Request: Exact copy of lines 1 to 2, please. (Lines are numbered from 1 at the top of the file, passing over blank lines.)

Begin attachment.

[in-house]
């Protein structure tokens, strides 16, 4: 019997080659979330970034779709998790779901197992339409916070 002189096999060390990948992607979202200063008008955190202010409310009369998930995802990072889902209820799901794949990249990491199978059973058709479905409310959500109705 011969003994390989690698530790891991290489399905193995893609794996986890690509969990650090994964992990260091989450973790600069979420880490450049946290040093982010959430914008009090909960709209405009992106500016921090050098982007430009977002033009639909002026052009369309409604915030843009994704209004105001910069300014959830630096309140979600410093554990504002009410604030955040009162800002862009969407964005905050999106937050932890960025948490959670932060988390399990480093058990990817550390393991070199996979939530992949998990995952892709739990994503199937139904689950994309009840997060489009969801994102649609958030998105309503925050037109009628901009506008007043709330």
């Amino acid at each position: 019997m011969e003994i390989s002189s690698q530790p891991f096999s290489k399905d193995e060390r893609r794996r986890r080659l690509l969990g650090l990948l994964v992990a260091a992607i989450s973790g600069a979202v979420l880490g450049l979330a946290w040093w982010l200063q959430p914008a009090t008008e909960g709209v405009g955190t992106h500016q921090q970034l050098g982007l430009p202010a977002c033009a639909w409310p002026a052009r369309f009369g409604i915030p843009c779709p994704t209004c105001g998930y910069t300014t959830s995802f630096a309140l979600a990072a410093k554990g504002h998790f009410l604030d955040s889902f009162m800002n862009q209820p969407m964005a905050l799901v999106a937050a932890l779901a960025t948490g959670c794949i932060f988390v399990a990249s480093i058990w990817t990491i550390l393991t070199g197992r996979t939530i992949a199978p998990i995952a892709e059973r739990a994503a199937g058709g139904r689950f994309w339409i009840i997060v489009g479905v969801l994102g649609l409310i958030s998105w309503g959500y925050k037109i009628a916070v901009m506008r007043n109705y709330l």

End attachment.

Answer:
[in-house]
């Protein structure tokens, strides 16, 4: 019997080659979330970034779709998790779901197992339409916070 002189096999060390990948992607979202200063008008955190202010409310009369998930995802990072889902209820799901794949990249990491199978059973058709479905409310959500109705 011969003994390989690698530790891991290489399905193995893609794996986890690509969990650090994964992990260091989450973790600069979420880490450049946290040093982010959430914008009090909960709209405009992106500016921090050098982007430009977002033009639909002026052009369309409604915030843009994704209004105001910069300014959830630096309140979600410093554990504002009410604030955040009162800002862009969407964005905050999106937050932890960025948490959670932060988390399990480093058990990817550390393991070199996979939530992949998990995952892709739990994503199937139904689950994309009840997060489009969801994102649609958030998105309503925050037109009628901009506008007043709330």